GUATEMALA CITY — Relatives of migrants from Guatemala said Monday they believe that 13 of the 19 charred corpses found in a northern Mexico border state could be their loved ones and the country’s Foreign Ministry said it was collecting DNA samples from a dozen relatives to see if there was a match with any of the bodies.
If true, the killings would revive memories of the 2010 massacre of 72 migrants in the same gang-ridden state of Tamaulipas.
Ramiro Coronado told The Associated Press by telephone that he had a relative among a group of 13 migrants who left the province of San Marcos and were travelling together before family members lost contact with them on Thursday.
On Saturday, authorities in Tamaulipas found 19 shot and burned bodies near a town across the Rio Grande from Texas.
Mexican authorities said they are not sure the bodies are those of migrants.
Camargo, the area where the bodies were found, has long been the scene of turf battles between rival drug gangs, and authorities said three rifles were found in the pickup truck where the bodies were piled.
The National Immigration Institute said it was working with foreign consulates in Mexico, but the bodies were so badly burned they cannot immediately be identified. Melted remains of what appear to be cellphones were also found.
Coronado said his nephew, Adán Coronado, 31, had left for the United States along with other migrants in the San Marcos group about two weeks ago.
“They were a group that travelled together,” Coronado said, and they kept in contact with family members back home. But they were apparently in or near Tamaulipas at the time, and since Thursday there had been no word from them.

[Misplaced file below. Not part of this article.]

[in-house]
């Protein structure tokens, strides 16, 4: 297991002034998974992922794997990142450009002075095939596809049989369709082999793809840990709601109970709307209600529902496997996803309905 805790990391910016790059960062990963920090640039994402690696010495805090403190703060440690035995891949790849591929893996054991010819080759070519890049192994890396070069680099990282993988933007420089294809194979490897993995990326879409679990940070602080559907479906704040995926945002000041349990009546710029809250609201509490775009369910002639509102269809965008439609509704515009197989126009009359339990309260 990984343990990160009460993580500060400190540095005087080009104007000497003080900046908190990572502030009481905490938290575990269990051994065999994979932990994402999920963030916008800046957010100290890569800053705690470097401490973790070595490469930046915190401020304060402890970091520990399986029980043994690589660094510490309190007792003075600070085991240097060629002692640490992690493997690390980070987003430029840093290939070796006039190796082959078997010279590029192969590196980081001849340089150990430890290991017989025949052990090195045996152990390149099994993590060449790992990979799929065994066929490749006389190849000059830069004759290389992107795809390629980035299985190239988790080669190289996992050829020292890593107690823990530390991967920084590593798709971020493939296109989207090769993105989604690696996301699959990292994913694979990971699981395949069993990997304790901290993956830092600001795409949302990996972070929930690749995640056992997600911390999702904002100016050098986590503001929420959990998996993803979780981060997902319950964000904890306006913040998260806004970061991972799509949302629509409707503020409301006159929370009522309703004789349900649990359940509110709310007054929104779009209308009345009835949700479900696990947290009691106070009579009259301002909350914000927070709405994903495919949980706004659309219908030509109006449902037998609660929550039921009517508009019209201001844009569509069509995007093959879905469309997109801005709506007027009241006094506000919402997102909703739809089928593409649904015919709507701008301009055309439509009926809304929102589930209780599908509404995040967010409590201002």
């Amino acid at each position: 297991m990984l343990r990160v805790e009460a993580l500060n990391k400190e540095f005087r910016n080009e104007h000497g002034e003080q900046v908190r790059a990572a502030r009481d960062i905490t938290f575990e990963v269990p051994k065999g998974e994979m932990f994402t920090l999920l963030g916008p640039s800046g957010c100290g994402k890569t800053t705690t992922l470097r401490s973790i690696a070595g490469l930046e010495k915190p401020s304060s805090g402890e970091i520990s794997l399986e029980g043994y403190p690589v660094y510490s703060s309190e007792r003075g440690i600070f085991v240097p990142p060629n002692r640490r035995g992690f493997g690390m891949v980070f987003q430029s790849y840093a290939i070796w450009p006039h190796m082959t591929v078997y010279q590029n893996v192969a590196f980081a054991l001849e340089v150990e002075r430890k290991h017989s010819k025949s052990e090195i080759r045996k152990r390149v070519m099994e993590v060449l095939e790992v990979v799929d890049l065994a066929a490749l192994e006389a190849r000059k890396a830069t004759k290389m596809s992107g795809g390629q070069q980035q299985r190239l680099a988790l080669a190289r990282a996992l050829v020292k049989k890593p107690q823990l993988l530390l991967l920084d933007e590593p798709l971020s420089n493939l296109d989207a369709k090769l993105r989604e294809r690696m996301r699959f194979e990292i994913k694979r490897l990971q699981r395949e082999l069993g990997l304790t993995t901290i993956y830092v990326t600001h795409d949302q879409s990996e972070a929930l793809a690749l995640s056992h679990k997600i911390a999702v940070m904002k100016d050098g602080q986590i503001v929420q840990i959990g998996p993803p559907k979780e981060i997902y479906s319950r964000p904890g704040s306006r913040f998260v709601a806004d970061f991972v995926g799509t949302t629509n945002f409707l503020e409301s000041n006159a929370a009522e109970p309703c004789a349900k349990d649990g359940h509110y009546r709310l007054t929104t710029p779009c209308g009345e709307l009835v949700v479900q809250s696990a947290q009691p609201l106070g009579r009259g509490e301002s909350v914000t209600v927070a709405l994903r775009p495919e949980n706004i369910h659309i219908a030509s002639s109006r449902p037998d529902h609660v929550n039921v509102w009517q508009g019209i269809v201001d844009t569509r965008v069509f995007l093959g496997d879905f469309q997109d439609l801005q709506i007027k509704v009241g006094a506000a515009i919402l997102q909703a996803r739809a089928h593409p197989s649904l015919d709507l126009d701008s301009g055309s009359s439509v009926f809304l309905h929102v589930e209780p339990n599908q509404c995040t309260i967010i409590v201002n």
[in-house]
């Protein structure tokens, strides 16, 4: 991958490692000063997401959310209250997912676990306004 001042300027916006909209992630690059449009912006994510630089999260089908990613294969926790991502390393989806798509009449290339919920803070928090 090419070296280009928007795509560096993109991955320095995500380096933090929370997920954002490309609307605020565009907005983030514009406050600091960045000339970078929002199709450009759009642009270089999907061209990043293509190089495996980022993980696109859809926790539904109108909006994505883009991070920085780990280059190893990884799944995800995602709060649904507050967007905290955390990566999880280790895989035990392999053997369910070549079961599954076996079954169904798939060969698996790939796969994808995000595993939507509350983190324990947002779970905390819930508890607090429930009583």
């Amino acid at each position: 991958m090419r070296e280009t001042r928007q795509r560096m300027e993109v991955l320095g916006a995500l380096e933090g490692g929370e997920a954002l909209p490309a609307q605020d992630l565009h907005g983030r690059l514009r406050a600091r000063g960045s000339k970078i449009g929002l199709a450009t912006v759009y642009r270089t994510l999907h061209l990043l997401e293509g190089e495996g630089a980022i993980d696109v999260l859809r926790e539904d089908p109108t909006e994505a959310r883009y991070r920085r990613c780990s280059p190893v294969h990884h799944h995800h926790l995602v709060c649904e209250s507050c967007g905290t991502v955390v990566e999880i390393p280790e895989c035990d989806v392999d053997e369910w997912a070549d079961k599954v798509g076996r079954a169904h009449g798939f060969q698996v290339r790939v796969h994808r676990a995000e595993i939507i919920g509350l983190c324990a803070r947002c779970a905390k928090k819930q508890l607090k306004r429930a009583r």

“It was the first time he had gone (to the U.S.). He said he wanted a better life situation for himself and his family,” Coronado said.
Mario Gálvez, a congressman who represents San Marcos, wrote in his social media accounts that the missing migrants included 10 men and three women.
“We have contacted the relatives, they say that the bodies found are those of their relatives, they have information that it was that group,” Gálvez wrote. “We have asked the Foreign Ministry to help the families with the repatriation of the bodies.”
“They cannot find development opportunities in their hometowns, which have historically been totally abandoned by the government,” Gálvez wrote. “The dream of our children and youths has become to reach the United States.”
The Tamaulipas state prosecutor’s office said the bodies were discovered along a dirt road outside Camargo late Friday after residents reported a burning vehicle. Four bodies were found in the cab and near the vehicles, and the other 15 were piled in the bed of the truck.
All had been shot, but shell casings were not found at the site, leading investigators to believe they were killed somewhere else.
A repeat of the 2010 massacre has long been one of the Mexican government’s worst nightmares. In 2019, President Andrés Manuel López Obrador said, “We do not want a repeat of horrendous, regrettable acts like San Fernando.”
In August 2010, Zetas cartel members stopped two tractor-trailers carrying dozens of mostly Central American migrants and took them to a ranch in Tamaulipas town of San Fernando. After the migrants refused to work for the cartel, they were blindfolded, tied up on the floor and shot dead.
Camargo is a major smuggling transit point for drugs and migrants. Organized crime groups covet control of stretches of the border because they make money off everything that crosses the border.
Camargo is near the edge of territory historically controlled by factions of the Gulf cartel and in recent years a remnant of the Zetas known as the Northeast cartel has tried to take over.
In January 2020, 21 bodies, most burned, were found in various vehicles near the neighbouring town of Ciudad Mier. Days later the Mexican army killed 11 alleged gunmen in the area.
Sonia Perez D., The Associated Press